EDMONTON – This is why the Sharks got James Reimer.
Playing in the second of a back-to-back after workhorse starter Martin Jones had to make 47 saves in Calgary Monday, Reimer stopped all 31 shots he saw off of Edmonton Oilers sticks in a 3-0 Sharks win. His first shutout since Oct. 29, 2013 – also in Edmonton – allowed San Jose to creep closer to the top of the Pacific Division on a night that the Ducks and Kings were both idle.
“That’s exactly what we needed,” Pete DeBoer said. “You’re in a back-to-back situation, you know you’re going to have to make a few saves on the road, and he did that for us.”
In two games with the Sharks, Reimer has yet to allow an even strength goal. The Canucks beat him last Saturday, 4-2, on three power play goals and an empty-netter.
On Tuesday in Edmonton, Reimer admitted he was more comfortable with his new teammates. It showed, especially in the third period.
“Being the second game you kind of know tendencies more and how they play, and how we react to different situations. You can know where you need to be,” Reimer said. “So, yeah, it was a little more comfortable this time around. I just tried to do my job, and I thought they battled incredibly hard, especially being the second game in two nights.”
What also helped settle some nerves is that the Sharks got the first two goals in the first period. Both came from Logan Couture, who pounced on his own loose rebound in the crease just 1:33 into the game, and unleashed a filthy wrist shot from the top of the circle on a Sharks power play at 15:50.
“I think when your team scores those goals you obviously feel better,” Reimer said.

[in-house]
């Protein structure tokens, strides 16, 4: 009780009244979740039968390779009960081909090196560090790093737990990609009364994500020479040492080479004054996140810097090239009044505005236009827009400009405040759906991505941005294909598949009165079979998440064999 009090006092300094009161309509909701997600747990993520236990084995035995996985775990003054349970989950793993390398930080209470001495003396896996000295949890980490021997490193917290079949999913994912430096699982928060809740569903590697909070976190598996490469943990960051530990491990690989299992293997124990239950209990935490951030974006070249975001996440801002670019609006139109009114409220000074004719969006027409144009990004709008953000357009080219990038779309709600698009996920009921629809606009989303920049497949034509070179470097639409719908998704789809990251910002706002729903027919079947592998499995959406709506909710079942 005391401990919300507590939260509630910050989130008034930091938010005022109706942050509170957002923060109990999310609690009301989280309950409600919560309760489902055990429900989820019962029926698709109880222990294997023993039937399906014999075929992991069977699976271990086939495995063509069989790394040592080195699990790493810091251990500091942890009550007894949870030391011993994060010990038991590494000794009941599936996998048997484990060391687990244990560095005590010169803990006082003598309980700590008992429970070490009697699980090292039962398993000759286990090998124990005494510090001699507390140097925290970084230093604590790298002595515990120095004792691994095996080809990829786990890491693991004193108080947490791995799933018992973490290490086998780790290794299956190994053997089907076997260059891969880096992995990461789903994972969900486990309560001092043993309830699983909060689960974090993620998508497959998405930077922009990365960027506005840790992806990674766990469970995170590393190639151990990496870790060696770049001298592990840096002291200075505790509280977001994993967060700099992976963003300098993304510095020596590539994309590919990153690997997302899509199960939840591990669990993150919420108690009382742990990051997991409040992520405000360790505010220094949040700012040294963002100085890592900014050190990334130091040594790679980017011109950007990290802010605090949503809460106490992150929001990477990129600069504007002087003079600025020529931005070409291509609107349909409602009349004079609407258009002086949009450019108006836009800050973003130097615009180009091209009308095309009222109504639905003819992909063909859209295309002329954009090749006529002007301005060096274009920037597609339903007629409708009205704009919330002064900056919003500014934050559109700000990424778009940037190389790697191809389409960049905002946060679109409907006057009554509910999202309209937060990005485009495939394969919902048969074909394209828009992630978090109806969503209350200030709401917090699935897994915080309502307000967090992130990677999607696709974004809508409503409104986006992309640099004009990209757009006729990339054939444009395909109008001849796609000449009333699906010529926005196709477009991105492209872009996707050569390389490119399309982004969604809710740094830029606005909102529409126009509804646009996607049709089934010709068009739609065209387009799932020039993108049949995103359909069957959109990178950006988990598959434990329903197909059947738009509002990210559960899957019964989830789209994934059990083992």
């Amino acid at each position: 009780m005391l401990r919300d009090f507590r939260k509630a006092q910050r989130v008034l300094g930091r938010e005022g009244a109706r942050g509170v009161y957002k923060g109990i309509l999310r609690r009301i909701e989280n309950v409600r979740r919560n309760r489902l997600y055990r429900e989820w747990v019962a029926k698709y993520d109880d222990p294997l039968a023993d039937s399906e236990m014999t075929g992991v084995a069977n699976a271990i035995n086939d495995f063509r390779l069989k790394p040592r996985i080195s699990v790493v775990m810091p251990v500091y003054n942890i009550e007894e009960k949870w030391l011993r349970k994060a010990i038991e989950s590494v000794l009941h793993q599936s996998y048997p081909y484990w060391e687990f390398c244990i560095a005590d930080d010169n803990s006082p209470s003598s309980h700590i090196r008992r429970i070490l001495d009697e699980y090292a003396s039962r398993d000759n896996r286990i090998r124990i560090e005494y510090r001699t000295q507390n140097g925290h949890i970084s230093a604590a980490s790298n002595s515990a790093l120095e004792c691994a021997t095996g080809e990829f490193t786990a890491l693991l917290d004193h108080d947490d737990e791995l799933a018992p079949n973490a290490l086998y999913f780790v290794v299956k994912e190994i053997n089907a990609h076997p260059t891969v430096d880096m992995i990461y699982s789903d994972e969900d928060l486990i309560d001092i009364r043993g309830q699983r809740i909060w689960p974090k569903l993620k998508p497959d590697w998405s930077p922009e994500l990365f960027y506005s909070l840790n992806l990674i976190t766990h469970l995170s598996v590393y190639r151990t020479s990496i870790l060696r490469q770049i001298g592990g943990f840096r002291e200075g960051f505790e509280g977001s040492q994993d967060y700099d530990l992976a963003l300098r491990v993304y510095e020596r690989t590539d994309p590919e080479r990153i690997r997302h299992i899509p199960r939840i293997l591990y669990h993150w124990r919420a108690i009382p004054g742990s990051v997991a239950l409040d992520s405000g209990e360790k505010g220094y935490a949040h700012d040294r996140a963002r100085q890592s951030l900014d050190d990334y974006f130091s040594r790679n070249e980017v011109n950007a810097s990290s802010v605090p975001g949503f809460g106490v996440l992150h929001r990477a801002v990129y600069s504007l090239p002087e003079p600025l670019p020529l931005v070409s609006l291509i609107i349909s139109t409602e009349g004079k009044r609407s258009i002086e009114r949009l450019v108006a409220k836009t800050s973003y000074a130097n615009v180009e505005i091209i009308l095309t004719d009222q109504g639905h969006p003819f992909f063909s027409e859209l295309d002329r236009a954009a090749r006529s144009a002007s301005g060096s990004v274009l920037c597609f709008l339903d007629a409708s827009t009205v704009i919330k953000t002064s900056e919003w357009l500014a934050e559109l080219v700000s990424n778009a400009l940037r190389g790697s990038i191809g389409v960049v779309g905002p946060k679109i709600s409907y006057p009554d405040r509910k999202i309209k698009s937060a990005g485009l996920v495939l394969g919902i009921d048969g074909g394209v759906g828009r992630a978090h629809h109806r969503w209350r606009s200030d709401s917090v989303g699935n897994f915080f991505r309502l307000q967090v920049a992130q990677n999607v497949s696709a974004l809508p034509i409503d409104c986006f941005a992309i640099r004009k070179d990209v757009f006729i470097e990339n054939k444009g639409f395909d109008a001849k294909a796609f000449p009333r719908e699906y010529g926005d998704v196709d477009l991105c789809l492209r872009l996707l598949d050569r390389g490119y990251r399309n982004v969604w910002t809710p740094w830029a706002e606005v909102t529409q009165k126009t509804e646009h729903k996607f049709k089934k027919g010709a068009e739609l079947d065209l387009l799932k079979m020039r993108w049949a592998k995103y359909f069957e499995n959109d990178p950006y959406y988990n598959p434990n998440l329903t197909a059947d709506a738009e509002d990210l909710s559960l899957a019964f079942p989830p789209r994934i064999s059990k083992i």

Couture ended a personal seven-game goal drought, and now has 10 goals and 27 points in 35 games.
DeBoer commented recently that his frequent line mixing and matching in the past few weeks was intended to help jolt the club during what he referred to as the “dog days” of an 82-game schedule. Against the Oilers, he plopped Couture between Joonas Donskoi and Matt Nieto on the second line, after San Jose struggled top to bottom the night before in Calgary.
Did it have the desired effect?
“I think so,” Couture said. “[Joe Thornton’s] line obviously stayed the same, but they’ve produced a lot. The other lines haven’t. We’ve had some good nights, and nights where we haven’t [produced]. Every once in awhile you need that spark.”
The Sharks also managed to stay out of the penalty box, after they were shorthanded seven times in each of the last two games, allowing four total power play goals in the process.
Although they didn’t exactly have their A-game for the entire 60 minutes, playing the lowly Oilers five-on-five for most of the night proved to be productive.
“That’s big. We were a solid team five-on-five,” said Joe Pavelski, whose second period goal upped the Sharks’ lead to 3-0. “Stayed out of the box, kept our rhythm a lot better tonight. It was just a good road game, especially on a back-to-back night.”
“Staying out of the box, but I think we looked at the symptoms of why we were in the box,” DeBoer said. “We were in the box because we weren’t on the inside, we were on the outside of the play, we were reaching, we were pulling on people. Tonight we were inside most of the night, and I think that made all the difference.”
So did the goaltender, for the second straight night.
“We got great goaltending from Reims when we needed it, and it was a tidy game from my perspective,” DeBoer said.